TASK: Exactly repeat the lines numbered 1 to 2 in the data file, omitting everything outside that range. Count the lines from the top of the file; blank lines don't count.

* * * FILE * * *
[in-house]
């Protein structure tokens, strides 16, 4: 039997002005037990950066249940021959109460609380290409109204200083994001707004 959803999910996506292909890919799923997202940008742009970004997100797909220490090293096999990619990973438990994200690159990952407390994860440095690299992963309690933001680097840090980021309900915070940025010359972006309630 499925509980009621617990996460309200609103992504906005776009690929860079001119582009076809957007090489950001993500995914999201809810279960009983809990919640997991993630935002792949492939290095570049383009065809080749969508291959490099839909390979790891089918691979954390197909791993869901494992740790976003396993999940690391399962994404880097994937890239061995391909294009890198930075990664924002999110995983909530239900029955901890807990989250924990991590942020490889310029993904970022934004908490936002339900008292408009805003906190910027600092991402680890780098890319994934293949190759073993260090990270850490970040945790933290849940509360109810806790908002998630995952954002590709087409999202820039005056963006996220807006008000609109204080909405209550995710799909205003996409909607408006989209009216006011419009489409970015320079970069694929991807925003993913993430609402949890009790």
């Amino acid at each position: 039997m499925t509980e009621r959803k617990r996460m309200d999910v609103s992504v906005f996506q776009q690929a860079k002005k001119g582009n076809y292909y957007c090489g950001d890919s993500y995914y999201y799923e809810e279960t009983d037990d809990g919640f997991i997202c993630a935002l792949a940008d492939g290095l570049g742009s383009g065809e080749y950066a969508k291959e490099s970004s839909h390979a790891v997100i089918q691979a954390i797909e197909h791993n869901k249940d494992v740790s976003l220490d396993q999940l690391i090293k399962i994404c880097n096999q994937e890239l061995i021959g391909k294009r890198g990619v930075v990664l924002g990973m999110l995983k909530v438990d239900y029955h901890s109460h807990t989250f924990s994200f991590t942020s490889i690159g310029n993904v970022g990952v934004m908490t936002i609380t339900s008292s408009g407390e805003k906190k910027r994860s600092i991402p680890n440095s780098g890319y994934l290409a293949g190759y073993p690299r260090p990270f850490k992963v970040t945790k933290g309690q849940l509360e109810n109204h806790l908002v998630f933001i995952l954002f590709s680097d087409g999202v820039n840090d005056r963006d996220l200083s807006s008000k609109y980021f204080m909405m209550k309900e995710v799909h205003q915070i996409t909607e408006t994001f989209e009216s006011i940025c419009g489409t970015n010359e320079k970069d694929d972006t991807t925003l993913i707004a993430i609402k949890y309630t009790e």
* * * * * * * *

[in-house]
């Protein structure tokens, strides 16, 4: 039997002005037990950066249940021959109460609380290409109204200083994001707004 959803999910996506292909890919799923997202940008742009970004997100797909220490090293096999990619990973438990994200690159990952407390994860440095690299992963309690933001680097840090980021309900915070940025010359972006309630 499925509980009621617990996460309200609103992504906005776009690929860079001119582009076809957007090489950001993500995914999201809810279960009983809990919640997991993630935002792949492939290095570049383009065809080749969508291959490099839909390979790891089918691979954390197909791993869901494992740790976003396993999940690391399962994404880097994937890239061995391909294009890198930075990664924002999110995983909530239900029955901890807990989250924990991590942020490889310029993904970022934004908490936002339900008292408009805003906190910027600092991402680890780098890319994934293949190759073993260090990270850490970040945790933290849940509360109810806790908002998630995952954002590709087409999202820039005056963006996220807006008000609109204080909405209550995710799909205003996409909607408006989209009216006011419009489409970015320079970069694929991807925003993913993430609402949890009790």